6. What is almsgiving?
Simply put, alms are money or goods given to those in need as an act of charity. We are called to use our wealth, gifts, time and talents to create a world that mirrors the vision that Jesus proclaimed. This expression of faith is done out of a true love for God. When we invest in others what God has given to us we can trust that the results will make a difference both now and for eternity. Almsgiving is a “giving to God” and not mere philanthropy. It demands sacrificial giving, not just giving from our excess.

7. Why do I see so much purple at church?
The Scriptures tell us that a purple garment was placed on Jesus during his passion as a mockery of royalty. Purple can symbolize royalty, but it also represents pain and suffering, and therefore it is an appropriate color during this penitential season as we focus on our own sinfulness. The dark color of purple during Lent will give way to white for Easter, symbolizing the celebration of Christ’s victory over sin.

8. Why does the church encourage people to receive the sacrament of reconciliation during Lent?
Lent, by its nature, is a time to reflect on our own sinfulness and repent. In the sacrament of reconciliation, we have the opportunity to step back and examine our conscience, to honestly assess how we have failed to be the best person God wants us to be. Participating in this sacrament not only embraces our desire to “cleanse” ourselves but it also is a commitment to wanting to start anew. The priceless gift of God’s mercy can play an important part in being better able to celebrate the joy of Christ’s resurrection at Easter.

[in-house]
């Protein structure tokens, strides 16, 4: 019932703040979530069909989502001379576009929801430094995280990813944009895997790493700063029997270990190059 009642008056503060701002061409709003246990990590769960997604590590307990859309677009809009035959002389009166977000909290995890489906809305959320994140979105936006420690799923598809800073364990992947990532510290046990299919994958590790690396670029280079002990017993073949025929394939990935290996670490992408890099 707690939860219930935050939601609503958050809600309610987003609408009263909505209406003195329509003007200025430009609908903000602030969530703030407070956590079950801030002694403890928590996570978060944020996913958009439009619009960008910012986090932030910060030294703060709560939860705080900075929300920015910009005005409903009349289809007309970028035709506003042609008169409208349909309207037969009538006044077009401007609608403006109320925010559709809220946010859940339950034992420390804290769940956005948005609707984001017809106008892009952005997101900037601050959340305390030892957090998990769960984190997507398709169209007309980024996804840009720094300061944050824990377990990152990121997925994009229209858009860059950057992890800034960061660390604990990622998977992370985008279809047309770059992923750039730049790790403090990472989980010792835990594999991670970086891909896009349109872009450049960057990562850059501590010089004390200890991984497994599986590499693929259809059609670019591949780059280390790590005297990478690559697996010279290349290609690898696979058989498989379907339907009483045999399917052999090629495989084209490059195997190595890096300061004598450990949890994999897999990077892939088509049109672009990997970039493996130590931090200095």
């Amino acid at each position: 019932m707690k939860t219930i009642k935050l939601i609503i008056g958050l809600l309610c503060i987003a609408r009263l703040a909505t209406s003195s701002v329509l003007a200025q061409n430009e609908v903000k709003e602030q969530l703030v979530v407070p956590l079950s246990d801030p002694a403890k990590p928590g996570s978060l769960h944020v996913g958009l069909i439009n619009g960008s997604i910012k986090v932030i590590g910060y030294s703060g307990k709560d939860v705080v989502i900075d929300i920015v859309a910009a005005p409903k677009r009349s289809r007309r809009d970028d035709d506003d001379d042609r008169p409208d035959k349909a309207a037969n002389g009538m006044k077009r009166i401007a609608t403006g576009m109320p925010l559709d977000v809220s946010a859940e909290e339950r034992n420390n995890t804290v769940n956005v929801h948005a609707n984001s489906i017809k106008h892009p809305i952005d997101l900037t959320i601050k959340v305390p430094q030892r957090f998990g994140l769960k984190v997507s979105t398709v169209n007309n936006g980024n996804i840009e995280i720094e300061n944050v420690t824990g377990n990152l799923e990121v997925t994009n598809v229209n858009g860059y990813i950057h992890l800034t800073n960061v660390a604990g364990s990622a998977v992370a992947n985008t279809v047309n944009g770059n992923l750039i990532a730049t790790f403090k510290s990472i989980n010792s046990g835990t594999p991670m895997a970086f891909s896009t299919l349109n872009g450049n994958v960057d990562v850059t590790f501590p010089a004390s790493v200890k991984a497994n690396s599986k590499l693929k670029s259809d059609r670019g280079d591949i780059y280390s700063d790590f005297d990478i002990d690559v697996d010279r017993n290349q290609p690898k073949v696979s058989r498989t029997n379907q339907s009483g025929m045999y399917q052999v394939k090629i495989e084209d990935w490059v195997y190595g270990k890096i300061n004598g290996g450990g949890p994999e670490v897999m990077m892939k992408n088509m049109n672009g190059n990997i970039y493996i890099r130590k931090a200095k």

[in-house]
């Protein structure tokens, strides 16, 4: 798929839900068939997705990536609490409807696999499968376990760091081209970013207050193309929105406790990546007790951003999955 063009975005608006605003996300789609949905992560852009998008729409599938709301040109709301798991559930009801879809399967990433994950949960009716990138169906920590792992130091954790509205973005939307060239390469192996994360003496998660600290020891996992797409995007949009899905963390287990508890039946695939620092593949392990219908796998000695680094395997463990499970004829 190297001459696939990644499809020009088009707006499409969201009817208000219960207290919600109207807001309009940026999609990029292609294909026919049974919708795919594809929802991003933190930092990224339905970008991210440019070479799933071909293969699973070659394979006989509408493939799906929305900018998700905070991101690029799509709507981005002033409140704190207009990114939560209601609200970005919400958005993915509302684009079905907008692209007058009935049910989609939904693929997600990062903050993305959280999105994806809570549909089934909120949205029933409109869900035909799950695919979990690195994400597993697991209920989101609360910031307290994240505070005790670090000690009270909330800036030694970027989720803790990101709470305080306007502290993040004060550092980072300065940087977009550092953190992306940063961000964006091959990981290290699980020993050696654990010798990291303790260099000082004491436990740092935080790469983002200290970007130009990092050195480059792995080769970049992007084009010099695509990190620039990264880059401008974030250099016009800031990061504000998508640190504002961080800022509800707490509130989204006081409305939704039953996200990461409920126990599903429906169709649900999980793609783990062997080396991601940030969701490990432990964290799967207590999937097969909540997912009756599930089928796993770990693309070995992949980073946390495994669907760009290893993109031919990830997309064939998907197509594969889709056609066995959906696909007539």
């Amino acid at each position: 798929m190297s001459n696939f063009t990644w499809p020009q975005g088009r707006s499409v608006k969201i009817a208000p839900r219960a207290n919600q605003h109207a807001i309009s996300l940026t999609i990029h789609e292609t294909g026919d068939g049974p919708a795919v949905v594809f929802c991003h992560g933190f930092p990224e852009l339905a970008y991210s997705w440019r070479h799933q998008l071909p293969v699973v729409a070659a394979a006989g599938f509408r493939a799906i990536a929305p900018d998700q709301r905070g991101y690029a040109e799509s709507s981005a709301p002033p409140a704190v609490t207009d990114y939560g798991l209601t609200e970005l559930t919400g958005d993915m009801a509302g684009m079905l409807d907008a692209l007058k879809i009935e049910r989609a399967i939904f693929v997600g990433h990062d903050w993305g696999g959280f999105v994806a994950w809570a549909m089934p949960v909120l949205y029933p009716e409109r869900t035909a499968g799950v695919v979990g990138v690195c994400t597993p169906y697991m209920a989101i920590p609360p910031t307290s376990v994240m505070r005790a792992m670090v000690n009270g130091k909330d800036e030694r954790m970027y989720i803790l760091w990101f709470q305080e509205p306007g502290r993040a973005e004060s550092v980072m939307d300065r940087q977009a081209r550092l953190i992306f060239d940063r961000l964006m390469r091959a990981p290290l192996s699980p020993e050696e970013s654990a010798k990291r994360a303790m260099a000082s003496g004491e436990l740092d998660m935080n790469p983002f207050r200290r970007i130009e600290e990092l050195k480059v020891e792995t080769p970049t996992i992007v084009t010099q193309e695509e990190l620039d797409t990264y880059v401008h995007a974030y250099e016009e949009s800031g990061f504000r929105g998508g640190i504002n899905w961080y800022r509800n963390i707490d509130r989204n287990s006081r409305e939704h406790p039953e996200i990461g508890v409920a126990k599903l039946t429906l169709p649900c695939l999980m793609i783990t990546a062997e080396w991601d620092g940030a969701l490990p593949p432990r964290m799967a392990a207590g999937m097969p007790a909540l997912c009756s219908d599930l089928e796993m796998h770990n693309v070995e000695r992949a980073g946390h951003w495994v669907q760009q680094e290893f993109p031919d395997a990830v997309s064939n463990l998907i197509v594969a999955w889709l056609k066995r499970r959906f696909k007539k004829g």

9. Who are these catechumens and candidates I sometimes hear about at Mass?
Catechumens and candidates are a group of people who are preparing to become members of the Catholic Church at the celebration of the Easter Vigil on Holy Saturday evening. Catechumens are those who have never been baptized. At the Rite of Election (the first Sunday after Ash Wednesday), the bishop welcomes the catechumens, and they become the Elect. Candidates are those that have been baptized in another Christian faith tradition and are seeking full communion with the Catholic Church.

10. What are some ways I can make Lent more meaningful this year?
The Holy Spirit should guide personal Lenten practices. Before Lent begins, take some time to pray about where you are being invited to journey with God and others. This season calls us to look at things that are keeping us away from God, sorting through what works and doesn’t work in our lives. As you embark on your Lenten spiritual journey, ask yourself: Where do I need to shine God’s light in my own life or in the life of others? How can the practices of prayer, fasting and almsgiving make a difference? How will I put them into practice this Lenten season?

Brenda Kresky is consultant for faith formation for Catholic Education Ministries of the Diocese of St. Cloud.